, 07.29.2020 09:49 AM

From the archives: top ten Wizard excuses for the Wynne Wipeout™

A few of you let me know that the Wizard – who was receiving hundreds of thousands of dollars a month, in the Wynne era – was sympathetic to the Keilburgers and critical of Yours Truly. So sad.  So I thought I would provide this one from the archives. It suggests that, if you are looking for someone who knows how to win, you shouldn’t ever look to this guy – he’s advised three Liberal parties. And he’s wrecked all three.

A week to go, and I have already started to hear some of the excuses being road-tested by the Wizard and the Board. They know they are going to lose.  So they are readying their rationalizations.

Here’s ten of them, which I may turn into a Hill Times column.  Feel free to add more in comments.

  1. “We’ve been in power for more than a decade, we knew winning again was unlikely.” That so? Really? Except: the same excuse could’ve been trotted out in 2014, when it was also more than a decade in power. And: Stephen Harper didn’t drive his party in the ground. Christy Clark won a minority.  Bill Davis ruled Ontario forever. And so on.
  2. “Female political leaders never get re-elected.  Misogyny, etc.” Uh-huh.  Except: Nancy Pelosi, Margaret Thatcher, Angela Merkel, Indira Gandhi, et al.  They all did okay.  Misogyny isn’t solely a Canadian problem.
  3. “Kathleen is gay.  She was defeated by homophobia.”  Gotcha.  Explain: 2014.
  4. “This is the former Premier’s fault.  Gas plants, blah blah blah.  Wasn’t our fault.”  This one drives me nuts.  (I mean, Kathleen Wynne would still be a little-known school board trustee were it not for Dalton McGuinty.)  Besides, it isn’t just disrespectful, it’s disingenuous: from the perspective of Joe and Jane Frontporch, folks, it’s all one Ontario Liberal Party, you know?  Voters remember you worked for Dalton, Kathleen.
  5. “Hiding Kathleen wouldn’t have worked.  She’s the leader, we needed to have her front and centre.”  Gotcha.  A former Ontario Liberal leader, Lyn McLeod, experienced precisely the same problem in 1995: she was dragging her party down.  So, McLeod and her senior people made the (tough, principled) decision to take her off the air for the final two weeks.  They held onto 30 seats as a result.  Why didn’t Wynne do likewise?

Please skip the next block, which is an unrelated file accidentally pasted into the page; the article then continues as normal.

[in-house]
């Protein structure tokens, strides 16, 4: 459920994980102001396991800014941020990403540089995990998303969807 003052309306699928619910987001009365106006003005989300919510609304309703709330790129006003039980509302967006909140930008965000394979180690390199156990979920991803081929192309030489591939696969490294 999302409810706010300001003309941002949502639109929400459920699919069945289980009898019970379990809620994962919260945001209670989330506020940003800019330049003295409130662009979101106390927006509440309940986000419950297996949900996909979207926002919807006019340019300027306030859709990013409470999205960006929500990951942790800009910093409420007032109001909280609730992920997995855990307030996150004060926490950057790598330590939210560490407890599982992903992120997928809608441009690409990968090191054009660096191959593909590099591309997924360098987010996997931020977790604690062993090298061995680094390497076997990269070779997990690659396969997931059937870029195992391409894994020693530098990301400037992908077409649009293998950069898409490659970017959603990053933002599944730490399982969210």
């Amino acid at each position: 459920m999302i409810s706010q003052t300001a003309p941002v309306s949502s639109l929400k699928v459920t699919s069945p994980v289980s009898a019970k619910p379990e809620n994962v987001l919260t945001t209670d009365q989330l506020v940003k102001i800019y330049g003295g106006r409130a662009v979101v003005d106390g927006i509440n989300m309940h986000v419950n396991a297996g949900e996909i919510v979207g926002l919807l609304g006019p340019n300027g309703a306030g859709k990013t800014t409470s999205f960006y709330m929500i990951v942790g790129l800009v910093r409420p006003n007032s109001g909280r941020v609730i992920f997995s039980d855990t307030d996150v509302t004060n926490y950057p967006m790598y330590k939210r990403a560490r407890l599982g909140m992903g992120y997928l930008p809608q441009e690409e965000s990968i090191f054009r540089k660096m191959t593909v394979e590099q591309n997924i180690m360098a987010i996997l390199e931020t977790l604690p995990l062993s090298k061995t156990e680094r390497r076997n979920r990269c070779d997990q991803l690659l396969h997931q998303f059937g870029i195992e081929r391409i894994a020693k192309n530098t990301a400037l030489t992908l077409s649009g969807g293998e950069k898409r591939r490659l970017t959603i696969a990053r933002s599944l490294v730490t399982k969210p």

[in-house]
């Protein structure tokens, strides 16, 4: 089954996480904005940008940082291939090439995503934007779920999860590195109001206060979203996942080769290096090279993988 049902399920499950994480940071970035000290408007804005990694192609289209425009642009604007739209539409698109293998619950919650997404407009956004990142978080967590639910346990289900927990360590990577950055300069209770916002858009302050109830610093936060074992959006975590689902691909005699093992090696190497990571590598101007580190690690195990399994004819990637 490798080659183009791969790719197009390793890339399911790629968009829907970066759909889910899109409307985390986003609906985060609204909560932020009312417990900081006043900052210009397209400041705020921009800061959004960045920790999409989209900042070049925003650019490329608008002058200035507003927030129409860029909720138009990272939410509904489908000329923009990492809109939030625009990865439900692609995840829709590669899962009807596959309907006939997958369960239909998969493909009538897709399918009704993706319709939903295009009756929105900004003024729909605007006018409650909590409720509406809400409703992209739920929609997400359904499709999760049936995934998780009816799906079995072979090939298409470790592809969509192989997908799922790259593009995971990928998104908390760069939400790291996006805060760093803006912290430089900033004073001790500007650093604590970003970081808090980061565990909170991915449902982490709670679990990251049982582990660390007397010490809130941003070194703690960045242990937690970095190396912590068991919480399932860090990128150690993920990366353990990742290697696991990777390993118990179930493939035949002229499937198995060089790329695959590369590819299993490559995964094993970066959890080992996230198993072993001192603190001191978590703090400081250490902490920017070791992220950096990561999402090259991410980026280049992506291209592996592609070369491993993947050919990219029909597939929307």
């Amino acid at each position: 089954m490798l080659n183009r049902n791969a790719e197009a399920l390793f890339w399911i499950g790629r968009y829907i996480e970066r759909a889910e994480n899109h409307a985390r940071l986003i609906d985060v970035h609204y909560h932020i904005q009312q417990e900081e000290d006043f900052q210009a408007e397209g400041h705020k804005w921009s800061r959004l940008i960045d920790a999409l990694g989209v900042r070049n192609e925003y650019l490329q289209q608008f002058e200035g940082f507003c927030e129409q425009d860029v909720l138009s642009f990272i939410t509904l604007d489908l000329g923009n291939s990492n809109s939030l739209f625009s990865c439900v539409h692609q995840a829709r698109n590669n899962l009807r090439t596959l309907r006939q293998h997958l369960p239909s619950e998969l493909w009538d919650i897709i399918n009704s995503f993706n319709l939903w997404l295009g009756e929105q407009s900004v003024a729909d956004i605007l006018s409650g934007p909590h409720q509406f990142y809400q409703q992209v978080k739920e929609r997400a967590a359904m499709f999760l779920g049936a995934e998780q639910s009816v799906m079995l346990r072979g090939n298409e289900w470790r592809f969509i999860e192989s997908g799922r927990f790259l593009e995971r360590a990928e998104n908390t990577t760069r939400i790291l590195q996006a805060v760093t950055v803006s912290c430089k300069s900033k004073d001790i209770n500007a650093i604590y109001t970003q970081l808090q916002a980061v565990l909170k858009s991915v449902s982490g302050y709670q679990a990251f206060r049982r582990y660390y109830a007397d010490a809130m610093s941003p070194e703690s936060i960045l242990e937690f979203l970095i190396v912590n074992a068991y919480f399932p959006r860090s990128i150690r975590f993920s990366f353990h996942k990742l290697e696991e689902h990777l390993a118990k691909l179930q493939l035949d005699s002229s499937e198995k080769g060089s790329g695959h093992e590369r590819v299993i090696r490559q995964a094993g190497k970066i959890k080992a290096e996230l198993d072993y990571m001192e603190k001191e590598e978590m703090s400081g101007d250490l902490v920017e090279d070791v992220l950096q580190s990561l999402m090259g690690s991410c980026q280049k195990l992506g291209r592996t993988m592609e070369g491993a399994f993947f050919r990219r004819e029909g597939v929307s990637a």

6. “We ran an ethical and scandal-free government.  We were sunk by Dalton’s scandals.”  Repeat after me: it’s never the break-in, it’s the cover up.  Example One: Jean Chrétien resigned in December 2003, and the daily headlines were then still screaming about the so-called “sponsorship scandal.”  Chrétien’s approval number?  Sixty per cent.  Example Two:  five years earlier, in December 1998, Bill Clinton became the most popular president in the history of U.S. polling, at 73 per cent approval – all of which came after the Lewinsky scandal, and his impeachment in the House of Representatives.  Scandal isn’t what sinks you: per Harry Truman, it’s trying to pass the buck about scandal.
  7. “After fifteen years, there was no way we were going to win again.  We decided to take the hit so a new leader could start fresh.”  Really?  Seriously?  Next week, I will be presenting y’all with quantitative evidence showing that this is hooey: the Ontario Liberal brand was popular, the Ontario Liberal record was popular, the Ontario Liberal caucus was popular.  What wasn’t popular was the leader.  She needed to talk a proverbial walk in the proverbial snow.  She didn’t.
  8. “Our internal polling actually showed that we were going to do far worse.  We are pleased where we ended up.”  You are forgiven if that one in any way reminds you of this.
  9. “Trudeau has hurt the Liberal brand everywhere.  He pulled down our numbers.”  Did Trudeau take on water after India? Yes.  Does he have both sides of the ideological spectrum (unfairly) mad at him after the decision to buy the Trans Mountain Pipeline?  Yes.  But the notion that Trudeau is in any way responsible for Wynne’s disastrous campaign is absurd.  If anything, her numbers pulled down his.
  10. “We’ll be back.”  Well, some of us will be.  But Kathleen Wynne and the Wizard and the Board?

They won’t be.

20 Comments

  1. Chris Storey says:

    Liberals never, ever tell the truth on everything. Why doesn’t she just say, ” Our policies were just wrong “.
    Liberals never admit they were wrong.